Growing up, I was the kind of kid who found hours of fun playing with shoeboxes, or empty water bottles, or even just rocks I found on the ground. It’s been more than 14 years since my grade school days, when dirt-cheap toys could sustain my interest. Now, gaming is finally capitalizing it with Nintendo Labo — and after going hands-on with it, I feel like Nintendo may have even perfected the experience of making your own fun.
Nintendo has captured the childlike imagination and do-it-yourself spirit that made playing with cardboard boxes fun, and paired it with actual video game software ... oh, and cardboard boxes.
“Nintendo Labo is a set of interactive, build-and-play experiences,” said Marc Franklin, senior PR director for Nintendo of America, during a hands-on event in New York City showing off the Labo line today.
That’s a good way of summing it up. Here’s another explanation: Nintendo Labo is a toy and software line featuring cardboard pieces that players can put together and then play with, using the Switch console and controllers. Each project, known as a Toy-Con, must first be built; every Labo kit includes sheets of branded cardboard, and the software itself has detailed, interactive instructions on how to make them. When that’s done, it’s time to play with the Toy-Cons — Nintendo designed unique minigames for all six of its first wave of projects.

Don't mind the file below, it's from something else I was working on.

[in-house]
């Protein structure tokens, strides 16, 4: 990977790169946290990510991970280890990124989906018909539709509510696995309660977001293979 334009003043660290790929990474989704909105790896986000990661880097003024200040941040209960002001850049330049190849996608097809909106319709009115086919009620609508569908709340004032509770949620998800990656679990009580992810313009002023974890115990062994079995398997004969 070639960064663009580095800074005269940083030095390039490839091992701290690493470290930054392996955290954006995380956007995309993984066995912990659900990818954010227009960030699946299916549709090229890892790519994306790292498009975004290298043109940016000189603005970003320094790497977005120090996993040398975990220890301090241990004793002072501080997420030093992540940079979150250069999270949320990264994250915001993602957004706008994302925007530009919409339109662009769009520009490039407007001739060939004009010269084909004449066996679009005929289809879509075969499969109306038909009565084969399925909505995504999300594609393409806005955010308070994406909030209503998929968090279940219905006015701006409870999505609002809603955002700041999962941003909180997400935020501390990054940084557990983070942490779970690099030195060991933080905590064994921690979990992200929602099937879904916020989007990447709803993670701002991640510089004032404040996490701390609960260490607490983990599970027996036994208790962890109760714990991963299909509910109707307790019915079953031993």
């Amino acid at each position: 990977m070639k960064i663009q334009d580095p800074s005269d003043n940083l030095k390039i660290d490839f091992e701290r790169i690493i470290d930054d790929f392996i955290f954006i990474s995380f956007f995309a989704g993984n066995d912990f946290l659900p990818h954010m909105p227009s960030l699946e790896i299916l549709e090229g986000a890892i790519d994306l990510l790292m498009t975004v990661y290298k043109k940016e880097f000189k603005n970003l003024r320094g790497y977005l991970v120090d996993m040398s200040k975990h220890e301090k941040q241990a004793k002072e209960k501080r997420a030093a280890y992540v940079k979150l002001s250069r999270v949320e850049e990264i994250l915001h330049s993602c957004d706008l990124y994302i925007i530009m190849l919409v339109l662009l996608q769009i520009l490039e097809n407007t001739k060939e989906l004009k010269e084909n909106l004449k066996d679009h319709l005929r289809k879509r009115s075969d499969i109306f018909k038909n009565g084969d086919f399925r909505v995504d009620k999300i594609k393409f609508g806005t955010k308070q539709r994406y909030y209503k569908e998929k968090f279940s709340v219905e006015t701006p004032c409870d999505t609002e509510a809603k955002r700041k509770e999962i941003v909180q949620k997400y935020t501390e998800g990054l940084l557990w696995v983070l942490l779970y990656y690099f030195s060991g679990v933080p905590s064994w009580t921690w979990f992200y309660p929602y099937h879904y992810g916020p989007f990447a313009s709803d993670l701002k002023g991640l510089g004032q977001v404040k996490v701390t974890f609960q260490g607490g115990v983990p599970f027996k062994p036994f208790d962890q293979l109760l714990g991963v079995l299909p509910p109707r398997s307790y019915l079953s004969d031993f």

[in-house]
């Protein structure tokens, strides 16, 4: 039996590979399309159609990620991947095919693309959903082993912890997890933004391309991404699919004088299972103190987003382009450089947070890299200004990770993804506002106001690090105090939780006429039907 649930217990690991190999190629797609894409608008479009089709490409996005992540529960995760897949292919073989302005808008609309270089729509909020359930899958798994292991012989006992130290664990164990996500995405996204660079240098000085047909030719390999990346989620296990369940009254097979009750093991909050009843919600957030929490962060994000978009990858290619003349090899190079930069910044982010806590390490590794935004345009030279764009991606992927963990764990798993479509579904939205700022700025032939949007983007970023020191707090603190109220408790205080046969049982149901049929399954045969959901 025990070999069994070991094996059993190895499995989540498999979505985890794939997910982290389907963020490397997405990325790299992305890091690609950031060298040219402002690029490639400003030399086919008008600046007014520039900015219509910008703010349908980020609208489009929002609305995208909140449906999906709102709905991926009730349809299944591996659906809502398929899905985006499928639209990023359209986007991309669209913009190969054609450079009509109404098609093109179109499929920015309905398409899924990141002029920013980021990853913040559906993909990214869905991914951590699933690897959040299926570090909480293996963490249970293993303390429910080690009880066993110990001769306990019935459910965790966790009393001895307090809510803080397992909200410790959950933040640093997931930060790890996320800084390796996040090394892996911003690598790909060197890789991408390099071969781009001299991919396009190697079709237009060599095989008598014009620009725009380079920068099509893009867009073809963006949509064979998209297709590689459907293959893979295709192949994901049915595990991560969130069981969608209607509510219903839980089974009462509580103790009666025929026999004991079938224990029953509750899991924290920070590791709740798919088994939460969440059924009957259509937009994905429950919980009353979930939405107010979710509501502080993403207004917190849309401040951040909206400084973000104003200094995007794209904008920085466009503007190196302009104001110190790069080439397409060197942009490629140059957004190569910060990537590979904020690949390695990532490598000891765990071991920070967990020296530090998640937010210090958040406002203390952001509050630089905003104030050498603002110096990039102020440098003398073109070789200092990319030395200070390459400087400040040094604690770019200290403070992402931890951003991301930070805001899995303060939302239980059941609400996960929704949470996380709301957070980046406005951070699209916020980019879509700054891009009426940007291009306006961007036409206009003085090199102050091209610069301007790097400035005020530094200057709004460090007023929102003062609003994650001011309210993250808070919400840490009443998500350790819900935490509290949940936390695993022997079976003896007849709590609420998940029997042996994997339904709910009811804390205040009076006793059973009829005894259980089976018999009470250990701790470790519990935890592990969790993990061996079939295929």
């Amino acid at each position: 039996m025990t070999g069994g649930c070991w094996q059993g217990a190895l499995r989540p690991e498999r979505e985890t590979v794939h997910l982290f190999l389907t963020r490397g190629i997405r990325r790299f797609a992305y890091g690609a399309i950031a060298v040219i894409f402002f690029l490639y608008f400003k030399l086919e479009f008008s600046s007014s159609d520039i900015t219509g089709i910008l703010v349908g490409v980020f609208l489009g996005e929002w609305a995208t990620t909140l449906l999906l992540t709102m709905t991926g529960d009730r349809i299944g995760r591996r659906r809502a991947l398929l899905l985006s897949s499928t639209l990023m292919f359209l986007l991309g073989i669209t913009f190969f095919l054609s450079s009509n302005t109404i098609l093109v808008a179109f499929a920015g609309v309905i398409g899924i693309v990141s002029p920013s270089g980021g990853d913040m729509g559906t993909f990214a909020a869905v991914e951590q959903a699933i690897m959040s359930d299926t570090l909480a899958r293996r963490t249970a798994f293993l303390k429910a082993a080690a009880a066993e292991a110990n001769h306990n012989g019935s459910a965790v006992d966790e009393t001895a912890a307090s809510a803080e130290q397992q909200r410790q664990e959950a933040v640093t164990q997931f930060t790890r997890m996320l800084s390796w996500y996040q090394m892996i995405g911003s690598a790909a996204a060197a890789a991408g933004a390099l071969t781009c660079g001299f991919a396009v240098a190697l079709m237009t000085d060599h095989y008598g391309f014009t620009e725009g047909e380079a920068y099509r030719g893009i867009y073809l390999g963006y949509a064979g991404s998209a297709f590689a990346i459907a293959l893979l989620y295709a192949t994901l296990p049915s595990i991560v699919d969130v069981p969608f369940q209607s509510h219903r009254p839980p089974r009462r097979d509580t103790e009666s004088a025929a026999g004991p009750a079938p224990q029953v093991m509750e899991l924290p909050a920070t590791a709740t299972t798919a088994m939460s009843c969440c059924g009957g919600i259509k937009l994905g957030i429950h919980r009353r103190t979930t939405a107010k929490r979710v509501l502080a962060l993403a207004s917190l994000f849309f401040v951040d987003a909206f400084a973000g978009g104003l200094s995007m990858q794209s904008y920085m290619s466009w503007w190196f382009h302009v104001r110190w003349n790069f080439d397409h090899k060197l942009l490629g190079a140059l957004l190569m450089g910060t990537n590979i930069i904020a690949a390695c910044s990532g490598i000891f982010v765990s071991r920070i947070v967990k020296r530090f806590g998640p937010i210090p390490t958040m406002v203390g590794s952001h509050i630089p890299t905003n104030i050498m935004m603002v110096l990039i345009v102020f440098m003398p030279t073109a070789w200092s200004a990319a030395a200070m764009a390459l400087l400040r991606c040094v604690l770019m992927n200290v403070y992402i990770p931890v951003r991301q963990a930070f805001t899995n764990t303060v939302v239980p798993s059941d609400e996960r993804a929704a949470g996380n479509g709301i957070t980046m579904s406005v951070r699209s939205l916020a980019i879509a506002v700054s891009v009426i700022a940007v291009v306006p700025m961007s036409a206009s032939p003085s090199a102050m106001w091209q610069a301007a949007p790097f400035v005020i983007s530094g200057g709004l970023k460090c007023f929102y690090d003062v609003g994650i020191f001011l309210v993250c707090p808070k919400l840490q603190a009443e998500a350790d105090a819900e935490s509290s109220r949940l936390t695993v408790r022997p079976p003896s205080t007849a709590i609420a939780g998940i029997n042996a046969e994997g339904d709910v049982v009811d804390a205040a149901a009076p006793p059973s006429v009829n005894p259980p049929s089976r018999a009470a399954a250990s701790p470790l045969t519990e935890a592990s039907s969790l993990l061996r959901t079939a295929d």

Despite my childhood love of building my own fun from virtually nothing, the Toy-Cons are more like Lego sets than empty boxes that you fashion into spaceships. I had the chance to build two different projects during the event: the small RC car, which looks more like a giant beetle shell for the Joy-Cons, and the much more complex fishing rod. Because of the instructions, neither of them was especially difficult to construct — but they took far longer to make and offered much less leeway than what I imagine you get with most DIY toy kits.
Scanning the projects you can make and play with in the Labo software’s main menu, I saw some helpful stats immediately, including the length of time it takes to actually put one of these projects together. For the RC car, Nintendo estimates that the average person will take 10 minutes to build it. (I’m not the average person; it probably took me 20.) That factors in all the time to punch out the perforated cardboard pieces, crease them, fold them, crease them again and connect them to the Joy-Cons. Other projects take way longer: Nintendo estimates that the fishing rod, which we also tried to construct, could take as long as two and a half hours to put together.